An anal fistula usually starts as a perianal abscess (painful swelling around back passage) which either bursts on its own or needs cutting open under anaesthetic at the hospital. Instead of healing completely you end up with a persistently discharging (and occasionally bleeding) opening a few centimetres from the anus. This is the external opening of the fistula which opens internally inside the back passage as shown above. The external opening may heal over intermittently but invariably breaks down and discharges. Antibiotics have a very limited effect. Sometimes you may have more than one opening.
- You may need an endoscopy (camera test) to make sure you don’t have colitis particularly Crohn’s disease which may be associated sometimes with anal fistulas.
- Examination Under Anaesthesia (EUA) as day case with cutting or laying open of the fistula (if superficial or just under the skin) or insertion of a thread or ‘Seton’ if the fistula runs deep through your back passage muscles. The seton helps to drain the infection and gradually makes the fistula more superficial without damaging the muscles. This can then be cut or laid open.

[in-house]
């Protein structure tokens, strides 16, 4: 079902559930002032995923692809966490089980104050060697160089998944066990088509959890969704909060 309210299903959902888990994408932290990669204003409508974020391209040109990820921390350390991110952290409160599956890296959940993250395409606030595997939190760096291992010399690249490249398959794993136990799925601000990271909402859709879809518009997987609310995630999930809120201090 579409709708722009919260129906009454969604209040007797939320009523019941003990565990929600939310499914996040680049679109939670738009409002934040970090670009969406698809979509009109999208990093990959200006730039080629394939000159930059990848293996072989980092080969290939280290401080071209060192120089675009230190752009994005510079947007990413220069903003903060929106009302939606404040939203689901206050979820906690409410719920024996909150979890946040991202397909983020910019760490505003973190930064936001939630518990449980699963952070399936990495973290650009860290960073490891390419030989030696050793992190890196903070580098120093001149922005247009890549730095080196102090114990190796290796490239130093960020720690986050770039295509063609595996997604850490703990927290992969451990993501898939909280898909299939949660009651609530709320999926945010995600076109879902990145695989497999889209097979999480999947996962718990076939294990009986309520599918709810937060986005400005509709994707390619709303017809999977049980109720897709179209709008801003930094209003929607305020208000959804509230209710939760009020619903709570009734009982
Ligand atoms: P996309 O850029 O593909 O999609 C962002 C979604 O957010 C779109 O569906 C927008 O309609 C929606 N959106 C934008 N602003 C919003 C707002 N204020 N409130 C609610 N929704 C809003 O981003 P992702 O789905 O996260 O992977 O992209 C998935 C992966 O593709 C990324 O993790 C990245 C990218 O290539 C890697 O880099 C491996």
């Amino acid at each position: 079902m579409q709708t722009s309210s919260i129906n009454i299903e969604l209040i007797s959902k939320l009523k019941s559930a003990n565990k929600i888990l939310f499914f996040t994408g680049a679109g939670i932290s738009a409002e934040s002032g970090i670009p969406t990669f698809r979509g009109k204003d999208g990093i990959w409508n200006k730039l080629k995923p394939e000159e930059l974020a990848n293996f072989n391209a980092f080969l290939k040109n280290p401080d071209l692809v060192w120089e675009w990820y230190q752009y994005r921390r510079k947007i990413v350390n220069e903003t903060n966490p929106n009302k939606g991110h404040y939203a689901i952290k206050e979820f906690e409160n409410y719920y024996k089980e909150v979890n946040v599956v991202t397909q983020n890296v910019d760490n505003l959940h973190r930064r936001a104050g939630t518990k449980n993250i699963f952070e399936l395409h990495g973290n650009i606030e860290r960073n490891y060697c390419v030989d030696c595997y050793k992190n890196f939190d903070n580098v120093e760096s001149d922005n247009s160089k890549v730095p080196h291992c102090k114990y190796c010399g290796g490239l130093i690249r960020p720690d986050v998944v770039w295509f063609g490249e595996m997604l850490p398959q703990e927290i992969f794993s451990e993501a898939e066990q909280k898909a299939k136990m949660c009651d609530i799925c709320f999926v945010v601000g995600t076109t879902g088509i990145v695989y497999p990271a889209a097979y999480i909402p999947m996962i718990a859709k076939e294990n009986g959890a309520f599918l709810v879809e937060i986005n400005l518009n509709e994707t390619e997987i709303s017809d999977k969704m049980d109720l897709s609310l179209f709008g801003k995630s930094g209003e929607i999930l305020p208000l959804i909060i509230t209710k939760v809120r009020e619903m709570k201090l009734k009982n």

Occasionally your specialist may ask for an MRI scan of your pelvis to establish the exact nature and anatomy of your fistula before embarking on any treatment.
Mr Rai offers consultation and treatment for anal fistulas at the BMI Alexandra Hospital Cheadle, Spire Regency Hospital Macclesfield, 52 Alderley Road Wilmslow and the Christie Clinic.